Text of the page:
subscibe today

Today's Focus:

Army Medicine's Culture of Trust


"When you are dealing with somebody like this, my belief is, you have to deal from a position of strength. And if you don't do that, there is a price to be paid. This guy is a bad guy. And in dealing with bad guys, you can't wish away what they are going to do. And that has been made evident."

- Chairman of the Joint Chiefs of Staff U.S. Navy Adm. Mike Mullen, while speaking to South Korean defense officials emphasized that the only way to deal with North Korea is from a position of strength

Mullen arrives in South Korea to address tensions


"Drill sergeant duty is a professionally demanding assignment that impacts Comprehensive Soldier Fitness. This includes the family, physical, emotional, mental, spiritual and social dynamics of Soldier readiness. The cycle of concern here is deployment, drill sergeant duty, deployment ... If victory truly does start here, we need to be victorious in stopping the cycle."

- Maj. Daniel Middlebrooks, an instructor with the U.S. Army Chaplain Center and School, speaking of the issue of dwell time for Soldiers, especially drill sergeants.

Dwell time: AFAP tackles drill sergeant stabilization


2010-2013: 60th Anniversary of the Korean War

December 2010

Dec 7: 69th Anniversary of Pearl Harbor

Dec 11: Army-Navy Game

Dec 13: National Guard's 374th Birthday

Dec 18: Gold Star Wives Day

Dec. 24 & 31: No STAND-TO!


NOTE: This series will be discontinued from January 2011: Army Professional Writing

This Week in History: An Army of Firsts


Army Medicine's Culture of Trust

What it is?

The purpose of the Culture of Trust is to enhance and inspire trust throughout our Army Medicine Team, our patients, stakeholders, and customers. Trust is the foundation of Army Medicine. The impact of trust in patient care is profound-it goes beyond the obvious trust between patient and provider. Trust extends throughout Army Medicine and our Army family; it should characterize the relationship among fellow Army Medical personnel, patients, stakeholders, and customers.

What has the Army done?

Enhancing and reinforcing the Culture of Trust is a key strategic plan for all of Army Medicine. It seamlessly reinforces Army Medicine's vision of Bringing Value and Inspiring Trust. A Culture of Trust will permeate all facets of Army Medicine and is complementary to the Comprehensive Behavioral Health System of Care; Patient Centered Medical Home; Comprehensive Pain Management Campaign Plan; Medical Management Center. It will also infiltrate every initiative aimed at reducing variance and standardizing and improving patients' healthcare experiences, outcomes, readiness, and reinforce trust in Army Medicine.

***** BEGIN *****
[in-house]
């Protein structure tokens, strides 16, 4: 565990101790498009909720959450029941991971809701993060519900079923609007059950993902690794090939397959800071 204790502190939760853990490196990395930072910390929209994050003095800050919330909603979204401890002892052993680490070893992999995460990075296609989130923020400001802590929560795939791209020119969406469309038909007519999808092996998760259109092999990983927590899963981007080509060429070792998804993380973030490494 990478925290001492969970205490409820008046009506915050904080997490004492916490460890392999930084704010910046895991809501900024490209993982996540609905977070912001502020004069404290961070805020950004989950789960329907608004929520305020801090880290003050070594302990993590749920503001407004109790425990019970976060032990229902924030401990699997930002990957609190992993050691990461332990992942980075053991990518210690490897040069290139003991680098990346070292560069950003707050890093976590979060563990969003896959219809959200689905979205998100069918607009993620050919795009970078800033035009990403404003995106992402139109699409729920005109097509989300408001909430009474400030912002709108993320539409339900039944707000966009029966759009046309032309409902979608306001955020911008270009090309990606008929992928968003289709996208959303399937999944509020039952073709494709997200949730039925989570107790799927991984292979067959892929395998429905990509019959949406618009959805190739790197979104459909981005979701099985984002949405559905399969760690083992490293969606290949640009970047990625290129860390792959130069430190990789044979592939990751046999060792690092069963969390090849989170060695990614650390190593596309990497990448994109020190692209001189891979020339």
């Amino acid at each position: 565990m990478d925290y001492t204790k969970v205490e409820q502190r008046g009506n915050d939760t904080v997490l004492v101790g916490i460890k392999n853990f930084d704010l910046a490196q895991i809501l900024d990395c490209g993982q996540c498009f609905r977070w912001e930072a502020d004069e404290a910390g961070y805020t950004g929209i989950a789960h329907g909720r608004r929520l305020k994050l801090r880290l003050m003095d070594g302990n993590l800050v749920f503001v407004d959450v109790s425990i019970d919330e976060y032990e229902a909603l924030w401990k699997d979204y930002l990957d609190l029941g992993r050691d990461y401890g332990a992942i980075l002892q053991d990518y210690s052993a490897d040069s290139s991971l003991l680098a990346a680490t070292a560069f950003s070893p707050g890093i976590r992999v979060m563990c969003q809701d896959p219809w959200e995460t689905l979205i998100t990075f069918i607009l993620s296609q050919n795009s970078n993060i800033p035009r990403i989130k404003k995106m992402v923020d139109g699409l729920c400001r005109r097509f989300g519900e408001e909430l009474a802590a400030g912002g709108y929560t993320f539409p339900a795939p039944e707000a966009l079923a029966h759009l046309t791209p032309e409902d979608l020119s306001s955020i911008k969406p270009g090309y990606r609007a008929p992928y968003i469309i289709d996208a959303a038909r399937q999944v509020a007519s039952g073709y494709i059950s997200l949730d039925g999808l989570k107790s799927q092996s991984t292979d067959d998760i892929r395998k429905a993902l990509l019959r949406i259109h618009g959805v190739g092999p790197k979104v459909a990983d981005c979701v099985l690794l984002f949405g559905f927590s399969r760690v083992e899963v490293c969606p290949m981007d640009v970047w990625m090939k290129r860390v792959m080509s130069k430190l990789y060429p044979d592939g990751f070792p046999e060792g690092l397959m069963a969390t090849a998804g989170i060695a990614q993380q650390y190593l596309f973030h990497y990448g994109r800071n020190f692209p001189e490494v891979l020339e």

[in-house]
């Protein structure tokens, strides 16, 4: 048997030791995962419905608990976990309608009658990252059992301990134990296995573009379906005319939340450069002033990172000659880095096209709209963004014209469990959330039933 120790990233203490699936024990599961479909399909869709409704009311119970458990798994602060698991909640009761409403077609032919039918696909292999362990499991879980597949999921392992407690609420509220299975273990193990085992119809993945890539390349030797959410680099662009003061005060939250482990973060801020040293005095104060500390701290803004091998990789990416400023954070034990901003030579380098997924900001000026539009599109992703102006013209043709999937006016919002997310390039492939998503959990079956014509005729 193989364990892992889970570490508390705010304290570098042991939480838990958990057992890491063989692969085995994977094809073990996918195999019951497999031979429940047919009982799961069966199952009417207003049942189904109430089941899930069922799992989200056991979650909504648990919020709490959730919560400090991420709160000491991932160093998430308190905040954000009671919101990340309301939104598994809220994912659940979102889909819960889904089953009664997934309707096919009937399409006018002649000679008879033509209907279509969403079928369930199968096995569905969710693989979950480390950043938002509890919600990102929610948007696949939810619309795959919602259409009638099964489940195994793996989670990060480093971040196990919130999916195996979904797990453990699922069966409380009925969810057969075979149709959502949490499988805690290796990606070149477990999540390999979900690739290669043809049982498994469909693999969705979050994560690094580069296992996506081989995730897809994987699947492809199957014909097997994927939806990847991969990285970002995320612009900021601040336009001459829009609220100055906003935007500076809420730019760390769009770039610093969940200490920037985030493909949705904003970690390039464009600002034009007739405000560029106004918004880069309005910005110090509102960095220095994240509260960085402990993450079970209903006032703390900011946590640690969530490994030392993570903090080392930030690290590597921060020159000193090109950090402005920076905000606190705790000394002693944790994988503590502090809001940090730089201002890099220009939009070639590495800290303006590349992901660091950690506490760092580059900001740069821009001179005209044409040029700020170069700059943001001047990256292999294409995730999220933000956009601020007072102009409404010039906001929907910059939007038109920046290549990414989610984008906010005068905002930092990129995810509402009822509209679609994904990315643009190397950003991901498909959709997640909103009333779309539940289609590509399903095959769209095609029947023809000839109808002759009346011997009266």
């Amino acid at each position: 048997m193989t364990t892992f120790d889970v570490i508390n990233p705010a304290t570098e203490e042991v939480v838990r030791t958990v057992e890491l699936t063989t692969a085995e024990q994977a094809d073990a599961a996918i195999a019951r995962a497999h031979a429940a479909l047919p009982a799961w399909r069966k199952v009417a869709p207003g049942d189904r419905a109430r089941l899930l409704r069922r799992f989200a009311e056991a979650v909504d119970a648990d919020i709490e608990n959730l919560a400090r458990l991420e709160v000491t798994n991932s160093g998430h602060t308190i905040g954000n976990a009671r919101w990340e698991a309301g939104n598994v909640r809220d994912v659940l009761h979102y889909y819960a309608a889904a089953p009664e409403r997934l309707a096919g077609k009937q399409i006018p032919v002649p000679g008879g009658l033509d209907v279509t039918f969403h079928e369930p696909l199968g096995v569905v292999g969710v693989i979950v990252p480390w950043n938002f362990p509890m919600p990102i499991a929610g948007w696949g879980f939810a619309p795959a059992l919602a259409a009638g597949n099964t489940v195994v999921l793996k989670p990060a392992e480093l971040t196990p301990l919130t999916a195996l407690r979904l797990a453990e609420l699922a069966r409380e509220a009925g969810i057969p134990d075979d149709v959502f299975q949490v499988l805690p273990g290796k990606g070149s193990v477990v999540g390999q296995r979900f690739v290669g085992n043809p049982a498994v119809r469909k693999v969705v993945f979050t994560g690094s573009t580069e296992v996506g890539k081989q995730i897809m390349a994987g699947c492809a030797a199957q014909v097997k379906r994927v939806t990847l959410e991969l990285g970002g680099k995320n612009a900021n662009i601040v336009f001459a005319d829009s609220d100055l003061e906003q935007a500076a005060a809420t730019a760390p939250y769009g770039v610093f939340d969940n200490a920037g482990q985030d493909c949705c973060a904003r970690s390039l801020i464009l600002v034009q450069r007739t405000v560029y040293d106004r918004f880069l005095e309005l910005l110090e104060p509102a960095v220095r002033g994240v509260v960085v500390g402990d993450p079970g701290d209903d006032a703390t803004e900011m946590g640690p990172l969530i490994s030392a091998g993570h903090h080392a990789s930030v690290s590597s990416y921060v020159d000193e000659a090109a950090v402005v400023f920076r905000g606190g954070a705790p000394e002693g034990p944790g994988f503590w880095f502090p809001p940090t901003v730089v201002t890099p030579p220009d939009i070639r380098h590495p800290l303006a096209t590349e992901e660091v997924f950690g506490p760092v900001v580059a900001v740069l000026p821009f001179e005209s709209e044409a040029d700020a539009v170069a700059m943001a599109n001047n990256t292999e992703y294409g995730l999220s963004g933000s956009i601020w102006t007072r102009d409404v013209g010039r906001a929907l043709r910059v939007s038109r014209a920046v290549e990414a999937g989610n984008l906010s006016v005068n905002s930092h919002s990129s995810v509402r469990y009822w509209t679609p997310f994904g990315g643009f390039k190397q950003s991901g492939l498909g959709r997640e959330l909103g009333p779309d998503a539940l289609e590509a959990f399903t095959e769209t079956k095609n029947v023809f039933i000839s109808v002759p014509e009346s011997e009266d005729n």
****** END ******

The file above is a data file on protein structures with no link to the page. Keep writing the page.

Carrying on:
Strengthening our Army Medicine Culture of Trust involves six lines of effort, which will be implemented throughout 2011. These lines of effort will focus on:

1. Strategic management - to provide guidance, tools and infrastructure that supports the enhancement and sustainment of a culture based on trust.
2. Resourcing - to provide dedicated personnel, facilities, and funding.
3. Trust training - to build and further develop specific skills, behaviors, attitudes and to lead research and development ensuring an environment where continual learning and best practices are inculcated at all levels.
4. Assessment - to continually measure and analyze levels of trust, identify and recommend opportunities for appropriate improvement.
5. Communication strategy - to communicate with multiple stakeholders, consistent messages through various communication methods and marketing products to facilitate awareness of the Culture of Trust.
6. Coordination - to ensure full implementation, coordination, sustainment and collaboration of training and education of personnel and our stakeholders.

Why is the this important to the Army?

Army Medicine is committed to implementing the Culture of Trust that will produce tangible and measurable improvements and results (i.e. customer service, patient outcomes, personnel satisfaction, retention, efficiencies, etc.). It is Army Medicine's commitment to beneficiaries to deliver and provide the highest quality and access to a system of healthcare.

What efforts does Army plan to continue in the future?

Over the next year, Army Medicine will review and revise policies to ensure they promote trust; Army Medicine will build and reinforce the skills and abilities throughout the command to grow and sustain trust; Army Medicine will improve communications and increase transparency.


Army Medicine website

Culture of Trust website


External Links Disclaimer - The appearance of hyperlinks to external sites does not constitute endorsement by the Department of the U.S. Army of the linked web site or the information, products or services contained therein. For other than authorized activities such as military exchanges and Morale, Welfare and Recreation sites, the Department of the U.S. Army does not exercise any editorial control over the information you may find at these locations. Such links are provided consistent with the stated purpose of this DoD web site.